China-Nation of Occultism, Spiritism, and Magic

China’s Great Wall is over 2,000 years old extends over 13,700 miles.

China is an Asian country that has the largest population in earth, over one and a half billion people that is split into two lands: the very large mainland China and the  very small island nation of Taiwan. Mainland China is Communist-Socialist while Taiwan, also known as Formosa, is Democratic. 

    In Chinese society, there are millions and millions of people who study occultism; the paranormal. In the Chinese religion of Taoism, the priests perform ritual prayers asking the gods for blessings, as a bountiful harvest for farmers, peace, prosperity, and abundance for families and even entire villages. Taoist priests also perform exorcisms to chase away evil spirits to prevent them for doing harm. And Taoist priests have blessed boats used in the Dragon Boat Festival. 

     A big spiritual practice of the Chinese people is that during funerals the burning of what is called “Hell Money”. Such money are bills that look like cash paper currency. These small rectangular pieces of paper have images of money, wealth, good luck, joy, abundance, and have numerical money denominations like real paper currency has. Hell Money, also known as Hell Bank Notes, at times with an image of a bank and a name of a bank. Burning wads of Hell Money at funerals allegedly provides lots of money for the deceased person to have to spend in the afterlife. 

     One funeral custom of the Chinese people is to light exploding firecrackers to scare away evil spirits. Another funeral custom of Chinese individuals, popular many years ago, was to make a big paper model of a house that has various items inside, then lit it on fire, making sure everything burns, and making sure the fire goes completely out including checking that there are no hot smoldering ashes or hot embers left. The belief is the burnt paper model house would be transferred to the deceased individual that could turn into a real house in the afterlife. 

      The Chinese folks have a big interest in fortune telling. There are a number of ways the Chinese perform fortune telling. One way is to have a lot of small but long, very thin, vertical wooden sticks that have tiny numbers written on them that are placed in a large tube looking box. The box is shaken up and a few sticks are made to fall out. The number on those sticks means certain things as wealth, danger, success, happiness; each number on those sticks is is looked up in a small booklet which gives their divinatory interpretations.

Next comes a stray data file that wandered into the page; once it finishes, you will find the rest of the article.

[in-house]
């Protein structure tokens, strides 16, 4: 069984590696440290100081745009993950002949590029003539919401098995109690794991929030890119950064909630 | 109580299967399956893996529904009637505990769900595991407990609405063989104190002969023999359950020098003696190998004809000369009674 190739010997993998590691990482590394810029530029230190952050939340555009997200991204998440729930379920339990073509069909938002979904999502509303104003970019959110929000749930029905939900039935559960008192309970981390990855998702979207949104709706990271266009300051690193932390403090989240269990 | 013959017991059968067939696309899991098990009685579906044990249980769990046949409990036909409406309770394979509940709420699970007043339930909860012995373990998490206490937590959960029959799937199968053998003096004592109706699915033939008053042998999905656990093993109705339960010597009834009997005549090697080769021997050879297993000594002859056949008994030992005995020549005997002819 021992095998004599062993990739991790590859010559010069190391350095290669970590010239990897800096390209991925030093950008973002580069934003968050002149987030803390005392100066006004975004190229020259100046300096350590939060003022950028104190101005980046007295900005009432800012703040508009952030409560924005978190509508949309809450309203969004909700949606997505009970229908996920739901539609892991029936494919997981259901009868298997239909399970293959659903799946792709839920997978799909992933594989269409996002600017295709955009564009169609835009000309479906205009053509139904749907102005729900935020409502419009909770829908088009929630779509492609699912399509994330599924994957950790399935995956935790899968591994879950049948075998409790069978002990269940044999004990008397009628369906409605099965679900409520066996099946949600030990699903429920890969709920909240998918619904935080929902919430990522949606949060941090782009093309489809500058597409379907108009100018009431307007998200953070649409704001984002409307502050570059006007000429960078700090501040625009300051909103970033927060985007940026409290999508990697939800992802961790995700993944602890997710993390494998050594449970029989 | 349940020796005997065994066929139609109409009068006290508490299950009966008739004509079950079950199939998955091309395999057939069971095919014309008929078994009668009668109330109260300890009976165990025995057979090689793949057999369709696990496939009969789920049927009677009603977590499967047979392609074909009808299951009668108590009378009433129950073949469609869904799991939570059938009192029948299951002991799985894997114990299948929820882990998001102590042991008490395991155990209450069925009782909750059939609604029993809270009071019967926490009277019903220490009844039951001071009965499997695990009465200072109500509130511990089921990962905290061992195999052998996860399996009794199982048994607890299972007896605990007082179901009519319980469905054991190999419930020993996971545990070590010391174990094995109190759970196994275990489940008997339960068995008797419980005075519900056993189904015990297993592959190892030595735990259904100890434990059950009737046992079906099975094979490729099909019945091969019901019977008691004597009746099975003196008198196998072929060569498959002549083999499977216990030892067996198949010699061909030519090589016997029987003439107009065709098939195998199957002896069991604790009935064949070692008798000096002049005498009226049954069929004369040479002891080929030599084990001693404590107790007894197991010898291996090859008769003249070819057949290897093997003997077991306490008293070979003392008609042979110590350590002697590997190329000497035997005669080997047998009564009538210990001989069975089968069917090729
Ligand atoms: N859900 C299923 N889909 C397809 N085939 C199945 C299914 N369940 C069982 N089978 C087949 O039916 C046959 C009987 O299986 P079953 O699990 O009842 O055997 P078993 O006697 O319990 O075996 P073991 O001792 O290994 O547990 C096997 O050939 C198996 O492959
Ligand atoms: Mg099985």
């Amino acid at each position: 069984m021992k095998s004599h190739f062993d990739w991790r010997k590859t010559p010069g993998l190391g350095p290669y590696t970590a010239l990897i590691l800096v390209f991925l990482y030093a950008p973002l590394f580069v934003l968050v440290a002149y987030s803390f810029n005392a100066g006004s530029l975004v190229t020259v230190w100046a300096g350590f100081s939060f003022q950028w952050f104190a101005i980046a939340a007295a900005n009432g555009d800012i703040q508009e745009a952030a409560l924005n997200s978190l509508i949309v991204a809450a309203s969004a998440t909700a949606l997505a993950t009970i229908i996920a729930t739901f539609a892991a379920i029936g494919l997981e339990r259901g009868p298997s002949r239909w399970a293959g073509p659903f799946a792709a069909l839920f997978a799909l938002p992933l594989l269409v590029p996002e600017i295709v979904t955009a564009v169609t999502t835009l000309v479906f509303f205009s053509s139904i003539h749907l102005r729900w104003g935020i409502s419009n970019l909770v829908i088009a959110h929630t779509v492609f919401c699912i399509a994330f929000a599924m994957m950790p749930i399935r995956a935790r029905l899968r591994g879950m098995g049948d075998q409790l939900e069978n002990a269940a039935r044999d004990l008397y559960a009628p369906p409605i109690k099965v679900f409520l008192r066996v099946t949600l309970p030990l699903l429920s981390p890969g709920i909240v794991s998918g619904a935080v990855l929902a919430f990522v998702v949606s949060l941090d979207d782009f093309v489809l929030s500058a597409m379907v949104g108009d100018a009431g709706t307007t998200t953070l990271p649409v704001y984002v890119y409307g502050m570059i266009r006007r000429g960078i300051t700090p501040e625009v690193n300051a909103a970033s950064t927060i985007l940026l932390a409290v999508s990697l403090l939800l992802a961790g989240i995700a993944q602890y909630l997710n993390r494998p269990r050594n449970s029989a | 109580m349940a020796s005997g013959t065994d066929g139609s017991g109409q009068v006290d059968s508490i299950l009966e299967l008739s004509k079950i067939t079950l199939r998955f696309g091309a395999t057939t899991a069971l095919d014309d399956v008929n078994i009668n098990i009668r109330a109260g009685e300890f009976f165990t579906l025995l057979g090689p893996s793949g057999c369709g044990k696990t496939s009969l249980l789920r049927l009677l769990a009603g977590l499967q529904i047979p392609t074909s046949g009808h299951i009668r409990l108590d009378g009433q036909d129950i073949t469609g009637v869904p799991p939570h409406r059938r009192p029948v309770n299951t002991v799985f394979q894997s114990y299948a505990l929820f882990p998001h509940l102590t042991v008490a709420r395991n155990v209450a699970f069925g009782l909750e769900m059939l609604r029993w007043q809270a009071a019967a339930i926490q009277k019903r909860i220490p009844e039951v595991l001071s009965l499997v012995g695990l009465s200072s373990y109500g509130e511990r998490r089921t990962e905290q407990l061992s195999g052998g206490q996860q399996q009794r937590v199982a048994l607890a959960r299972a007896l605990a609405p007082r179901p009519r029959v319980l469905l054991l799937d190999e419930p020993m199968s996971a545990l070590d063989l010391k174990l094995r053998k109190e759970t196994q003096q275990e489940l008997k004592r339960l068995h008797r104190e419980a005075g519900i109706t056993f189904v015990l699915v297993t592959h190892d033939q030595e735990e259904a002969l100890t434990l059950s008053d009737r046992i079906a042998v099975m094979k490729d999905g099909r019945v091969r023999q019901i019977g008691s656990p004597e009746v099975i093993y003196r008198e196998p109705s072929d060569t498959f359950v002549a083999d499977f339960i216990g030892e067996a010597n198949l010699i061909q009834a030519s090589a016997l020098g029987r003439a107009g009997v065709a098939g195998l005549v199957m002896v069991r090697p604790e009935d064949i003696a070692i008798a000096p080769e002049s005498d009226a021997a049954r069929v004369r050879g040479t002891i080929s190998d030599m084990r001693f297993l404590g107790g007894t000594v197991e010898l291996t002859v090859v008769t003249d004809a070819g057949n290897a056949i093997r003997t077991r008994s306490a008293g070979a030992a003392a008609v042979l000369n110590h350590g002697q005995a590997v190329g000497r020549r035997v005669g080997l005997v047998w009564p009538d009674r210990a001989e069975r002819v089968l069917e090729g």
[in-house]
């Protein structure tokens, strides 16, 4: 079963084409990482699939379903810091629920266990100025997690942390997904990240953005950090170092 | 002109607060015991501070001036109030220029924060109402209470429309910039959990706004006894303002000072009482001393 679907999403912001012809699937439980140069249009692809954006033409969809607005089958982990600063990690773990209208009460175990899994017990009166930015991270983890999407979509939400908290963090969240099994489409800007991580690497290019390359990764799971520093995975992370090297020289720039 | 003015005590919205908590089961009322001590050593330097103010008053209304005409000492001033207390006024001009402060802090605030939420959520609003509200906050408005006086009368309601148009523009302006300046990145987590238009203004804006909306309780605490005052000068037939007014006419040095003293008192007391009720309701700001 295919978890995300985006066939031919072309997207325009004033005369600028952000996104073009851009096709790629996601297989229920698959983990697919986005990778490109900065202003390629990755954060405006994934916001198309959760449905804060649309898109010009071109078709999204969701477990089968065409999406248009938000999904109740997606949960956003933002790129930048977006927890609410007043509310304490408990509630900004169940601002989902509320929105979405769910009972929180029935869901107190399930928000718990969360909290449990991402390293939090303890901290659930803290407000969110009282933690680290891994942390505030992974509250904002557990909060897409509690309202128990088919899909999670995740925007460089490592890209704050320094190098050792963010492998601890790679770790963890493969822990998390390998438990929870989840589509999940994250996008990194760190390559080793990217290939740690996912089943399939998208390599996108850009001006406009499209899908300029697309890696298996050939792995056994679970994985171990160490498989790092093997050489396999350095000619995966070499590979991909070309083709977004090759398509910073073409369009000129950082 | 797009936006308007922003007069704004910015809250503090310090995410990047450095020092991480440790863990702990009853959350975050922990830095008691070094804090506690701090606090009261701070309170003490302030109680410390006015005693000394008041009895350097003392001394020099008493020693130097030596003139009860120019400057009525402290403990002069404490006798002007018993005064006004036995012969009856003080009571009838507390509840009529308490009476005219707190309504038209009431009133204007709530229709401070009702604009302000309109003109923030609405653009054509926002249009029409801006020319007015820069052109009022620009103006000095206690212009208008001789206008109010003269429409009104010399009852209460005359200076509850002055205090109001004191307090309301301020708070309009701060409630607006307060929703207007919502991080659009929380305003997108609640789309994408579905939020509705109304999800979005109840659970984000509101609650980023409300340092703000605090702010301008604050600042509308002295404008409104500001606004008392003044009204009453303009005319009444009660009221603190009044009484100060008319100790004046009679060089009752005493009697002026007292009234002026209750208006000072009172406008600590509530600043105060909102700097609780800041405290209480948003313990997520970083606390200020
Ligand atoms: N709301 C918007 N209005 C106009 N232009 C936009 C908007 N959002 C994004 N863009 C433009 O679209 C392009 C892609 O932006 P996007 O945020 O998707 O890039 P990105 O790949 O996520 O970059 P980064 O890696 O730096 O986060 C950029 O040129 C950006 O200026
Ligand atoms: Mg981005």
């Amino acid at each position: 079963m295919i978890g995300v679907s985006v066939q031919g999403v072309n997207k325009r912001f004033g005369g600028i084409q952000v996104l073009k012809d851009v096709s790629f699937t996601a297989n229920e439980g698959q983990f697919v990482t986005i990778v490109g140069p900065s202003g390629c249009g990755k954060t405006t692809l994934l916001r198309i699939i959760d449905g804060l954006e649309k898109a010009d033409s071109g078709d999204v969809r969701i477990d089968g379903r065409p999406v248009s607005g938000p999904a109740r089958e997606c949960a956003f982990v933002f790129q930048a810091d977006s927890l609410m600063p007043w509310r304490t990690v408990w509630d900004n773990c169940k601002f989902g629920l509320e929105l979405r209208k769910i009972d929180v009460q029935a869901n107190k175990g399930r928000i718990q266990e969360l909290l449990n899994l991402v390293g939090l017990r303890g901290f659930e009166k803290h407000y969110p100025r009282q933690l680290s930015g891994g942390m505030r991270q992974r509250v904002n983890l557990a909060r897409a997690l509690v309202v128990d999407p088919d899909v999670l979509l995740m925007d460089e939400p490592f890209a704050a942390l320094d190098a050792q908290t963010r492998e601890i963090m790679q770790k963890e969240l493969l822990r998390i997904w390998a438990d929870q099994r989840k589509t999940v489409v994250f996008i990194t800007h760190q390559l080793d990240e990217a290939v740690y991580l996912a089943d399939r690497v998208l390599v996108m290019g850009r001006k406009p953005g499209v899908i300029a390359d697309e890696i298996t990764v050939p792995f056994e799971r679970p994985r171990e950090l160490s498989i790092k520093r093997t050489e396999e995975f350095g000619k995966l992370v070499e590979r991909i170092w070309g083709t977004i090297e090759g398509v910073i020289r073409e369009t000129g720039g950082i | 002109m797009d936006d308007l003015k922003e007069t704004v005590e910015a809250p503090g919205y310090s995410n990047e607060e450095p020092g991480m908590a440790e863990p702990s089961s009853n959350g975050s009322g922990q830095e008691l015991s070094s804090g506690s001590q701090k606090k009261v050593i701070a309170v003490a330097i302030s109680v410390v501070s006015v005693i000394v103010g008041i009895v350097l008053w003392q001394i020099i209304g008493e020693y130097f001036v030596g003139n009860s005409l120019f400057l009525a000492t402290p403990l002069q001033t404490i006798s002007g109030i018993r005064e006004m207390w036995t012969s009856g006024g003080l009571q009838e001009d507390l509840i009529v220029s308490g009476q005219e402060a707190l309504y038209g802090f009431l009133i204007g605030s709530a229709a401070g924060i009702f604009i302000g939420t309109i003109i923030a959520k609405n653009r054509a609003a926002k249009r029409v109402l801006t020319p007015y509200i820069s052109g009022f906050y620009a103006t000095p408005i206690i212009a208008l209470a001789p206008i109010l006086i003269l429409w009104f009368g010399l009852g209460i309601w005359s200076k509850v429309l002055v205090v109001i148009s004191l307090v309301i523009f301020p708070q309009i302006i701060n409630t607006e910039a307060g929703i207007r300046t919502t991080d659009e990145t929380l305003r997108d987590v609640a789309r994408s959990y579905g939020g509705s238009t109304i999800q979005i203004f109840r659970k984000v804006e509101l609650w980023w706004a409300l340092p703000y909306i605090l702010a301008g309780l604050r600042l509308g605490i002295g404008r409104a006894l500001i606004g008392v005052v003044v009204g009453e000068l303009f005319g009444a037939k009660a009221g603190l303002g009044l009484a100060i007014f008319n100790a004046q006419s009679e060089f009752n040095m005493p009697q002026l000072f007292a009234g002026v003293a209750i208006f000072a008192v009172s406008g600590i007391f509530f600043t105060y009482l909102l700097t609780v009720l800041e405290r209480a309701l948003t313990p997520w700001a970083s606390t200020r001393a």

Popular Books on Chinese Fortune Telling

      The most famous form of fortune telling in China pertains to the ” I Ching” also known as ” Yi Ching” which translates into “The Book of Changes ” or “Classic of Changes”. This book was first written over 5,000 years ago in China, but became very highly revised over the many centuries. 

     This book or manuel of divination and based on drawings of eight symbolic trigrams and sixty four hexagrams which have special interpretations regarding situations or factors in life. Yarrow sticks seem to be used originally, but the use of coins became the most favored to employ. Six coins, five identical and one different were thrown together at a line that was previously drawn on a table and the coin that lands closest to that line will produce the first line of the hexagram and so forth. How the coin lands shows the yin or yang. The obverse of the coin represents yang and the reverse of the coin represents yin. The distinct coin forms a moving line. Traditionally, in using coins with the I Ching, Chinese coins are used. 

   With the I Ching, the eight trigrams are as follows: Heaven, Lake, Fire, Thunder, Wind, Water, Mountain, and Earth.

   The sixty four Hexagrams pertain to all sorts of things. The first seven hexagrams are, for example, these things in proper order: creative, receptive, difficulty, folly, waiting, conflict, and army. 

   The special combined significance of the trigrams and hexagrams give an alleged divination for a person. 

Another form of Chinese fortune telling by a book and regular playing cards and a special gaming board is The Gong Hee Fot Choy Oracle which in translated Chinese means “The Greetings of Riches” and is a system of divination created by world traveler Margarete Ward  (1890-1977) an American who developed a lifelong interest in Chinese popular culture  and religion  while a resident of Shanghai, China in 1919. At least by 1938, The Gong Hee Fot Choy Oracle became commercially produced and made available to the American and other Western Hemisphere buyers. This book and the special card significance details  in a divination chart is a combination of Ward’s own occult knowledge with those of many famous Readers of Cards in the Orient and in Europe. 

    There have been a number of alleged spiritualist mediums and reputed psychics in China. Also, there have been famous Chinese magicians for centuries. And large numbers of Chinese people carry what they believe to be amulets, talismans, and good luck charms. 

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